By the time Cody’s Speed Jumping class rolled around at 3:50 p.m. there was some very slight cloud cover and the heat had abated a bit. He was much more excited and raring to go then he was for Standard. I barely had to work with him at all to get his attention. The course was very fast and straight forward and I’d seen lots of dogs in previous rotations in our height group have fast clean runs. I doubted we’d get through to the finals but I really wanted a nice clean run. Since Cody seemed fine at the start I decided to lead out 2 jumps to make the course a bit easier and the stinker broke his start line and came sailing past me taking me completely by surprise. I should have maintained eye contact with him, then he holds his stay no problem. But I’d turned my back and he decided to go. While I was pleased that he felt sassy and motivated enough to blow his start line I had to think on my feet pretty quickly. The third obstacle was the dreaded weave poles and the crazy boy finally got an entry and weaved all the way through. The rest of the course was fast & furious but I let him get away from me a bit and had a wide turn costing us precious seconds. The rest of this turns were nice though and we had a lovely clean run in 36.xx seconds, about 5 seconds too slow for the finals but I was thrilled with his run and happy to have at least one nice run for the day.

Video:


Watched the Performance Grand Prix tonight and there were quite a few Colorado people that made it in. It was a fun evening but for a very rude woman who showed up late and expected me and the person next to me to move because we were sitting on her blanket. I told her she could have her blanket but that she wasn’t allowed to reserve seats (this was stated in the premium) and I wasn’t moving. It was starting to get ugly as the woman was loud & obnoxious and I’m pretty stubborn about loud, obnoxious people pushing me around but the other people in the row scooted over and made room for her. You would think she would have let it go but when I stood up to video someone I heard her ask her friend if she wanted to scoot over so that when I sat back down I would have been sitting in her enormous lap. Thankfully her friend had the good sense to decline. The 2 of them sat there the entire time making catty remarks about the handlers and the Performance program and didn’t clap or cheer on a single handler. One of them was an agility instructor too, can’t imagine how that works with her stellar people skills. Tomorrow the seating will be even tighter for the Speed Jumping/Steeplechase Finals so I’m going to get there early and remove any and all blankets from wherever I end up sitting so nobody hassles me.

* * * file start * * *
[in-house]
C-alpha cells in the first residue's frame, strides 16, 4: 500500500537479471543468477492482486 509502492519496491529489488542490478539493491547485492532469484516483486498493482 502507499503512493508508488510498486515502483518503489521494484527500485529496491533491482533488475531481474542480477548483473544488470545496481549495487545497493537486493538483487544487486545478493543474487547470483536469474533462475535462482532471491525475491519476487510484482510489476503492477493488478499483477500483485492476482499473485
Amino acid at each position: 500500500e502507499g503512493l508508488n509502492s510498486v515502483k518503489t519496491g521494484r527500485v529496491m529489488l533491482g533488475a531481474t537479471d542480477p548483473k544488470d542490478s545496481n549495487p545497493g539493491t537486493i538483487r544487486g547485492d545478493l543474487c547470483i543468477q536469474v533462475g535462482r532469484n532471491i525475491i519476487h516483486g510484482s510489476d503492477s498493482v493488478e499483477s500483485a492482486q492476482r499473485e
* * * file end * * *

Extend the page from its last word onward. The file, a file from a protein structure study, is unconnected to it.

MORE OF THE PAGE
Saturday


My only run for the day was Team Gamblers at around 3:00 so I decided to take Strummer to check out the herding in the morning. Last time I tried was about a year or so ago and his brain completely disappeared the second he got in the pen with the sheep. He was way too overstimulated and ran around in circles, biting at the sheep when he could and not doing anything terribly productive. The woman doing the ‘lesson’ told me not to give up on him but that he needed to grow up a bit. I’m not all that interested in herding but whenever we go to the training field and he spots the sheep in a neighboring field he slinks over to the fence line in that border collie crouch, staring intently at the sheep. No barking or lunging, just that BC stare & crouch. I feel a bit bad that he has such strong herding instincts and no chance to use them.

I brought him over to the herding area and he stared intently at the goats with no barking or lunging so I decided to give it another try. They were using goats instead of sheep because apparently the goats can’t jump the fence of the pen like the sheep can. Somehow I felt more comfortable with the goats as well, they seemed calmer or something. We had to wait around for an hour in the hot sun for our turn and Strummy got fairly wound up if we got too close to the agility rings but he calmed right back down when we went back by the goats. Beforehand I was a little nervous that he’d run around like an idiot and we wouldn’t get much of a turn for our $20 (I can get a full hour for $20 back home) but when he got in the pen he was a very different dog from a year ago. He was still very excited and running in circles but this time he was actually using his brain a bit and trying to change the sheep’s direction when he was supposed to. After a bit the guy doing the herding test had me come right next to him and the goats and he held my arm while he moved the goats around to see if Strummy would try to change their direction. It was all very confusing to me, I don’t know much about herding or what he was looking for and being so close to the goats was a little weird but it definitely seemed like Strummer was doing something and the guy ended up spending a decent bit of time with us. In the end he said Strummer was overexcited but that he was doing a decent job and had good instincts. He needs more obedience (I had to intercept him and get right in front of him to make him lie down) but the guy said it was worth pursuing herding with him. He gave me a certificate saying that Strummer had passed his instinct test and I thought it was some hokey thing they gave to everybody but someone later told me I should hang onto it because it’s a real thing that I’ll need if I ever decide to compete with him. I can’t ever see myself competing but you never know.